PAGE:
Last summer during my Maine cruise I had problems with
the left burner on my Kenyon Marine model 126 pressurized alcohol stove,
the one I use most frequently for percolating coffee after moving it out
onto the starboard-side cockpit seat for lighting (whew, that initial
flare-up needs to happen outside). Apparently the gallon of
denatured alcohol I'd bought the year before had gone bad: when I
last filled the tank just before the problem began, I noted that it'd
turned "tea-colored," probably rust I now surmise. (Mar. 28, 2006)
I replaced the gallon of alcohol at a hardware store up
in Boothbay Harbor and dumped the old supply. The problem
persisted, so I fell back on using the right burner and planned to look
into it over the winter. Yesterday the time had arrived.
INSTRUCTIONS BOOK IN PDF FORMAT
Kenyon Marine has been fantastic with customer support. When I
first called them in 2003 for instructions (after scaring myself half to
death on first trying to light the stove, with its flare-up --
fortunately I'd first removed it from the boat and had a garden hose
at-the-ready!), not only did they send directions and a schematic (see link at left) but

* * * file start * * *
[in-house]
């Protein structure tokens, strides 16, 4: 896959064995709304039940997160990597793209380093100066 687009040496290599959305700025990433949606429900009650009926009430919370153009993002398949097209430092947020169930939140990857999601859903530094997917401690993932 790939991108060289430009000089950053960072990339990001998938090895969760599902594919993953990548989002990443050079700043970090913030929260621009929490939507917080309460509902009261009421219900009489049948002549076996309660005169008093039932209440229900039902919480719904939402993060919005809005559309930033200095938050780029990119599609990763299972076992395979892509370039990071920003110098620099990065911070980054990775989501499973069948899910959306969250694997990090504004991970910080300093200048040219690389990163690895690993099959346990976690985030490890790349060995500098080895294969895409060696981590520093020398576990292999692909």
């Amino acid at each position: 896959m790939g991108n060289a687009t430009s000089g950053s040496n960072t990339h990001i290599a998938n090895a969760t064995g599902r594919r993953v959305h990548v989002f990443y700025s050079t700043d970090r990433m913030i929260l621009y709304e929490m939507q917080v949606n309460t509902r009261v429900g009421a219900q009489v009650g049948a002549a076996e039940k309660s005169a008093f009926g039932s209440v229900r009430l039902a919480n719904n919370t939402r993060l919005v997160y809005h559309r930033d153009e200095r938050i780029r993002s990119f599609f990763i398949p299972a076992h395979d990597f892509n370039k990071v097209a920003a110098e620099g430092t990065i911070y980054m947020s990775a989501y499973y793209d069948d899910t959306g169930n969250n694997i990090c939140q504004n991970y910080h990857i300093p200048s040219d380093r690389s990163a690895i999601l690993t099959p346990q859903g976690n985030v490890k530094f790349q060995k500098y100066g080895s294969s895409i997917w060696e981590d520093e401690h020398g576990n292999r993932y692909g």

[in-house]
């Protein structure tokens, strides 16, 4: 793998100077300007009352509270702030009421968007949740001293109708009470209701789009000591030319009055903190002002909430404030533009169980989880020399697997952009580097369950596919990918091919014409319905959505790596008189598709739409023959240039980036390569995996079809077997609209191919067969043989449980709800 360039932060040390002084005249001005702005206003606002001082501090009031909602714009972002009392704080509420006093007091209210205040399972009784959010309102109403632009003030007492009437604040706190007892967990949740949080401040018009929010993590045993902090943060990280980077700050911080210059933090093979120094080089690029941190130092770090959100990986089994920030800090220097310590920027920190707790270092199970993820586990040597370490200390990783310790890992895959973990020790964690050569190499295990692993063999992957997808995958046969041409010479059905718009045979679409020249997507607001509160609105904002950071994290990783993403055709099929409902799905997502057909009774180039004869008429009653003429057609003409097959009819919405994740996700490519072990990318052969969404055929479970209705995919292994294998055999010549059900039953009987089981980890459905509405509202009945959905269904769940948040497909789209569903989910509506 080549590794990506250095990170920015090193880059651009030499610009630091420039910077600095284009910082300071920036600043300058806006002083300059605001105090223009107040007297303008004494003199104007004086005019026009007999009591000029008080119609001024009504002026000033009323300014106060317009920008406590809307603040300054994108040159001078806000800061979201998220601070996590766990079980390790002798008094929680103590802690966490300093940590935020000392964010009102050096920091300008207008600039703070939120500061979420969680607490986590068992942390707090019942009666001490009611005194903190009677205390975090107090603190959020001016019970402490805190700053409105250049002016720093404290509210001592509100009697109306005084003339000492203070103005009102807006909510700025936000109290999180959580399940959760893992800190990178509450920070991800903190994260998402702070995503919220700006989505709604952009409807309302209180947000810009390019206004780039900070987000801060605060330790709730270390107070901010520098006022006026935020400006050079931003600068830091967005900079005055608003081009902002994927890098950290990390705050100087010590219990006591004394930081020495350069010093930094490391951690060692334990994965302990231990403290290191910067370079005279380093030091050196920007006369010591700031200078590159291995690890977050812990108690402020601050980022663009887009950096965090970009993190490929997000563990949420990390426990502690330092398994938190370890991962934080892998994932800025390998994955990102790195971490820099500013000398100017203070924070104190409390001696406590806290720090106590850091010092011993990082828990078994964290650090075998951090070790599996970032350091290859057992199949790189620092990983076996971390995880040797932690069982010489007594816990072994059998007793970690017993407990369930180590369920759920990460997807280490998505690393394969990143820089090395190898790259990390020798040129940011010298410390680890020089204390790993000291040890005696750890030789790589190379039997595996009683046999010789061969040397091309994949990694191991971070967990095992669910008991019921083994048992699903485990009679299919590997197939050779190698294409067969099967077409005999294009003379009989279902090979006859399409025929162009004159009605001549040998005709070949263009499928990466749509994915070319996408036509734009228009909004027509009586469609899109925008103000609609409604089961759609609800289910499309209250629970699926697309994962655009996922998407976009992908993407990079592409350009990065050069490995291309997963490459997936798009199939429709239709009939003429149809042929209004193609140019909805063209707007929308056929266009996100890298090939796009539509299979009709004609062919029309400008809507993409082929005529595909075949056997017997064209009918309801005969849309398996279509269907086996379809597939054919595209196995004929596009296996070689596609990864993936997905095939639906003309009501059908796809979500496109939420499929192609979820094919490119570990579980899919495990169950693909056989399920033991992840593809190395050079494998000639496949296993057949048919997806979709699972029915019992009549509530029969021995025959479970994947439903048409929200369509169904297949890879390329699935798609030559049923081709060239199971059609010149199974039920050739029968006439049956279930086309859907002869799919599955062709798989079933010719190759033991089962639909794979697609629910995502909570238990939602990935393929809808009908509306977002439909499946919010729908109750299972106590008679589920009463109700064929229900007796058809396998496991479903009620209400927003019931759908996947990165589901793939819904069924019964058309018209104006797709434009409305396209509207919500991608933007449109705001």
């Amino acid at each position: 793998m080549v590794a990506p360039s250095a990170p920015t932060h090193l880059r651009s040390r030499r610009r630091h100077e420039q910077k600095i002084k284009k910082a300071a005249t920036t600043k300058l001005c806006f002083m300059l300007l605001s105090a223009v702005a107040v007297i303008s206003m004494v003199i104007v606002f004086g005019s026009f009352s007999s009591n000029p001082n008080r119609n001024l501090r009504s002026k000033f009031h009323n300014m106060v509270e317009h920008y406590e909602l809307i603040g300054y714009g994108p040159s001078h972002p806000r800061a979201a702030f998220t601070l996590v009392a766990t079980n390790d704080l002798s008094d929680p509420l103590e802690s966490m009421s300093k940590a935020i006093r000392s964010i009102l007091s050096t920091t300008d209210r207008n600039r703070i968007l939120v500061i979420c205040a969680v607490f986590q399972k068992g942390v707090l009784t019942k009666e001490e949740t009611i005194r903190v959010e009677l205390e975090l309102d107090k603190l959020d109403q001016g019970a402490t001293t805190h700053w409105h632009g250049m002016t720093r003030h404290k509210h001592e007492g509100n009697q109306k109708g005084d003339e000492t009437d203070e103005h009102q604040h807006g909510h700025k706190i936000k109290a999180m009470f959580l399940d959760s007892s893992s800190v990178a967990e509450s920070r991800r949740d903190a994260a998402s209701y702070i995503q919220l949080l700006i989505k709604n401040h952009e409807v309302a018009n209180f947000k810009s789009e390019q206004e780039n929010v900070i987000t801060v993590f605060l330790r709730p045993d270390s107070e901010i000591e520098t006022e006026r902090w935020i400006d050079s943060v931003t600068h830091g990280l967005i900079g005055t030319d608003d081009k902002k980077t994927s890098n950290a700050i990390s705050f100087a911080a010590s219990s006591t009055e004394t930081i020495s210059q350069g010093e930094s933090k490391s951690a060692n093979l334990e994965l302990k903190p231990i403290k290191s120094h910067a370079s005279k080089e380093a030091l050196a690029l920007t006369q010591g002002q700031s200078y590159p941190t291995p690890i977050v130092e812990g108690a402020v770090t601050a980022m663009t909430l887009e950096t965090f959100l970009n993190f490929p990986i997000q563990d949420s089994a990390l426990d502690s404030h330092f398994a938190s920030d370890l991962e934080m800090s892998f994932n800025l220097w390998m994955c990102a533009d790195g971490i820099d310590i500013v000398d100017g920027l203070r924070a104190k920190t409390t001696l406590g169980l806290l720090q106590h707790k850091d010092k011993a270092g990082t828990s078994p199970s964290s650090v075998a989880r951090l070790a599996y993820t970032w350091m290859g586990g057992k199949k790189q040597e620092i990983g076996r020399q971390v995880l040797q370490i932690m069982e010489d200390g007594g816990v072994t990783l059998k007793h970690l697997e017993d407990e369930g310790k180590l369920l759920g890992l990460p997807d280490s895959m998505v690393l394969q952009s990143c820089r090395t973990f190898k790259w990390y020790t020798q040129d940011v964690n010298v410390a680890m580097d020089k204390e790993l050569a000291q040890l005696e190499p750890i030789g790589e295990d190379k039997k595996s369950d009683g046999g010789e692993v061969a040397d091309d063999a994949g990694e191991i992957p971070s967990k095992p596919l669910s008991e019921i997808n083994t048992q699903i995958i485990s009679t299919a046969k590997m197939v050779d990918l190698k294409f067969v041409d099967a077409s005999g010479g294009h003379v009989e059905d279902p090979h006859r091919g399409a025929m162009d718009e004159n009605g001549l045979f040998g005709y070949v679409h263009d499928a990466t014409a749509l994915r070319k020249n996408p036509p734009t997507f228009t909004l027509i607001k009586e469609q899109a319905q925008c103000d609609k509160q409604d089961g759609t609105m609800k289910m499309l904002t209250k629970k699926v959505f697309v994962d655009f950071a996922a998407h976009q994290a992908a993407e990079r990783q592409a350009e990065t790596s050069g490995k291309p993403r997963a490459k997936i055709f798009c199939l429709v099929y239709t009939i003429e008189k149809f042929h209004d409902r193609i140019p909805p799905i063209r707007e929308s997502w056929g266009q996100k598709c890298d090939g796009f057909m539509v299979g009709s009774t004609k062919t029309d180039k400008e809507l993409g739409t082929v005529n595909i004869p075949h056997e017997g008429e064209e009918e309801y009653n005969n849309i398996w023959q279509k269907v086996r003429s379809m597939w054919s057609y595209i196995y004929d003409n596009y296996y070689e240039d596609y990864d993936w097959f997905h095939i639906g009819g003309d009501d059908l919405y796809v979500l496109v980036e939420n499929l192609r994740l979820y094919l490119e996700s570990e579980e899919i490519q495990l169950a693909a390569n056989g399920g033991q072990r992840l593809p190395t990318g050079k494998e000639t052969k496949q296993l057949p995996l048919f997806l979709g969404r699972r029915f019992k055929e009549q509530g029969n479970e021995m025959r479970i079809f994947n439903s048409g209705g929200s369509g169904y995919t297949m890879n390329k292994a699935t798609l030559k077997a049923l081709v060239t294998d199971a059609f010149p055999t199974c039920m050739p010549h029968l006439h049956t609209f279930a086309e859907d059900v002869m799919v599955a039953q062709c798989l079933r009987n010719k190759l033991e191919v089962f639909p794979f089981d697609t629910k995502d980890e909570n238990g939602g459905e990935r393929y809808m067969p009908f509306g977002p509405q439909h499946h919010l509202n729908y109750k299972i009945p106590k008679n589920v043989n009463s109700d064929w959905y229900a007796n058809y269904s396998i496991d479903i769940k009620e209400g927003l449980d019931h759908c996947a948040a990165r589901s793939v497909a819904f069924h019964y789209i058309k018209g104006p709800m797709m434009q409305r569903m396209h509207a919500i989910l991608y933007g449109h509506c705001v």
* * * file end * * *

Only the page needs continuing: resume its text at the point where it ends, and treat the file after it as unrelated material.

provided free-of-charge a new air-pump washer, "the first thing to go,"
I was told. I've stored it somewhere for safe-keeping -- I've come
across it a number of times -- but haven't been able to find it in the
boxes of "winter storage" while searching for it. But that isn't
my problem now anyway.
I disassembled the entire unit down to its smallest
parts, both burners right down to the tank, cleaned every tiny piece
with acetone -- removed a layer of what appeared to be rust from many of
them -- then reassembled it. Still the burners didn't work correctly, but
I had rearranged the holes in the burner flange, lining them up. This morning I
put them back to roughly where I'd found them: slightly
off-center. The stove now works!
The stove reassembled and working almost like new!
(I finally found the new air-pump rubber washer/gasket and replaced it
with Season 2006 improvements
It's never-ending ...
but spring has arrived and Sailing Season '06 is in sight